Modern Transmitters and receivers utilize compensation networks to effectively isolate receiver and ESD input capacitance from the pad of the device. A common structure is known as a T-coil, a three terminal network.
The high impedance input to a receiver is represented by the capacitively loaded center tap of the two inductors. The left side of the circuit is the die input. On the right side of the circuit is the Resistor. In order to correctly compute the frequency domain transfer function from diePad to receiver gate input, you have to drive the pad side with a 50 ohm characteristic impedance, and the center Tap with the high impedance of the receiver. Conversely, to simulate this in the time domain the termination resistance must be included as Rt in the circuit, but the waveform must be monitored by an infinite impedance probe at the Center Tap Vout.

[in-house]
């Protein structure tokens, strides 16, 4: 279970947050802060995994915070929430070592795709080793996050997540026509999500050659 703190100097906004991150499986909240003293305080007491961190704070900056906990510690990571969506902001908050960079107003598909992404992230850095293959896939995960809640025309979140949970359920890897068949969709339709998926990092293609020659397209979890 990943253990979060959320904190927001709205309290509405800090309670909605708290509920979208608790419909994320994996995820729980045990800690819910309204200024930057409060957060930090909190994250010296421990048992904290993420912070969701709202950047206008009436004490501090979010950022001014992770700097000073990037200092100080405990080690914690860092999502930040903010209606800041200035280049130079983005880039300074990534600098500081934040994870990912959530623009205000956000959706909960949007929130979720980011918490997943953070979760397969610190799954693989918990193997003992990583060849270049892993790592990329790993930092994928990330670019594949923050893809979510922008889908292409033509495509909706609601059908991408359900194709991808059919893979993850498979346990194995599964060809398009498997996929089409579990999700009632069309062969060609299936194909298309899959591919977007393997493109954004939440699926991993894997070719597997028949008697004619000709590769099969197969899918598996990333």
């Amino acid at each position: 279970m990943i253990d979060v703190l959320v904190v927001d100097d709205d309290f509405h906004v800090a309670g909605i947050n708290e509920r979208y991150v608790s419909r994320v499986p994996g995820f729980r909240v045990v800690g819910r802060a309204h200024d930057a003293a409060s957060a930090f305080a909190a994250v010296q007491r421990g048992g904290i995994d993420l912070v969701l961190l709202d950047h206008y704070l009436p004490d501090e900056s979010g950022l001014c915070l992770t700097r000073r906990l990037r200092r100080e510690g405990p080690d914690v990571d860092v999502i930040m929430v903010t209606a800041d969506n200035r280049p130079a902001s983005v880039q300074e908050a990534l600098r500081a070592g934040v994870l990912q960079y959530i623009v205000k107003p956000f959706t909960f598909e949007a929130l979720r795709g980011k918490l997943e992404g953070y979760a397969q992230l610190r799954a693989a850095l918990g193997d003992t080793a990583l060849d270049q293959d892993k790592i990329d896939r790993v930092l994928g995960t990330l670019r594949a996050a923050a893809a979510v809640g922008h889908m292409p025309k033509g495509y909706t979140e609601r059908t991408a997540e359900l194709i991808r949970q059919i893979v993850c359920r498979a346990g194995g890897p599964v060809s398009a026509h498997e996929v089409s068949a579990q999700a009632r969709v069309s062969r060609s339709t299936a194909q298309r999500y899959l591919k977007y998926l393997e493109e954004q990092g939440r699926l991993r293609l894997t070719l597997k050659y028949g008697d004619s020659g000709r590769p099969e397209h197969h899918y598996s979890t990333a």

On 5/27/2010 6:31 PM, Walter Katz wrote:
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